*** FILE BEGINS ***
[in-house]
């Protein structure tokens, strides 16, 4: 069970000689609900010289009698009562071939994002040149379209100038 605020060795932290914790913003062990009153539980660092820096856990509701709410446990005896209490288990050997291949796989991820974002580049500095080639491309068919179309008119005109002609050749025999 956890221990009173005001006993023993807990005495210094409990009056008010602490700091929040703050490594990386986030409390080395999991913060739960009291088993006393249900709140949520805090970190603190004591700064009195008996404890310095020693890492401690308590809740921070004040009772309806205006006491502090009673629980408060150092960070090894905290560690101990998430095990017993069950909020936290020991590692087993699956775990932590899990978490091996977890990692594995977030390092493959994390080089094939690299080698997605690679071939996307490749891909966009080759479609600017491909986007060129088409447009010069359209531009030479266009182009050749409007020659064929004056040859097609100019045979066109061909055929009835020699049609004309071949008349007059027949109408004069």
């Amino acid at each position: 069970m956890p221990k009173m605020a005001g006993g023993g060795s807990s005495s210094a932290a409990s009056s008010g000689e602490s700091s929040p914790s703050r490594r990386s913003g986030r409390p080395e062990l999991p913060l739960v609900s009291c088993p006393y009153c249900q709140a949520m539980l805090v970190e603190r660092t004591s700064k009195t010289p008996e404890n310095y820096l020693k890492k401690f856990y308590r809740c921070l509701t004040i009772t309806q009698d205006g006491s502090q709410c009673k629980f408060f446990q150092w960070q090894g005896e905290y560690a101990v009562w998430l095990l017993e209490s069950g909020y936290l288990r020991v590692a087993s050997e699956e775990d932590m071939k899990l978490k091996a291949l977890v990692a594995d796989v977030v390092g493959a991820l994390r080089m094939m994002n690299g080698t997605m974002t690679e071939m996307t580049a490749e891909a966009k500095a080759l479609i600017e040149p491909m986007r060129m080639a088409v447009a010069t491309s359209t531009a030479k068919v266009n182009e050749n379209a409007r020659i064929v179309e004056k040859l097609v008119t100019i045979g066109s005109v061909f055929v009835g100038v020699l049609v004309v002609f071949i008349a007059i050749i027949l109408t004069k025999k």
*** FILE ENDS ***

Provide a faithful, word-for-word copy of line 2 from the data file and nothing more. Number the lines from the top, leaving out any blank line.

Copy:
């Protein structure tokens, strides 16, 4: 069970000689609900010289009698009562071939994002040149379209100038 605020060795932290914790913003062990009153539980660092820096856990509701709410446990005896209490288990050997291949796989991820974002580049500095080639491309068919179309008119005109002609050749025999 956890221990009173005001006993023993807990005495210094409990009056008010602490700091929040703050490594990386986030409390080395999991913060739960009291088993006393249900709140949520805090970190603190004591700064009195008996404890310095020693890492401690308590809740921070004040009772309806205006006491502090009673629980408060150092960070090894905290560690101990998430095990017993069950909020936290020991590692087993699956775990932590899990978490091996977890990692594995977030390092493959994390080089094939690299080698997605690679071939996307490749891909966009080759479609600017491909986007060129088409447009010069359209531009030479266009182009050749409007020659064929004056040859097609100019045979066109061909055929009835020699049609004309071949008349007059027949109408004069």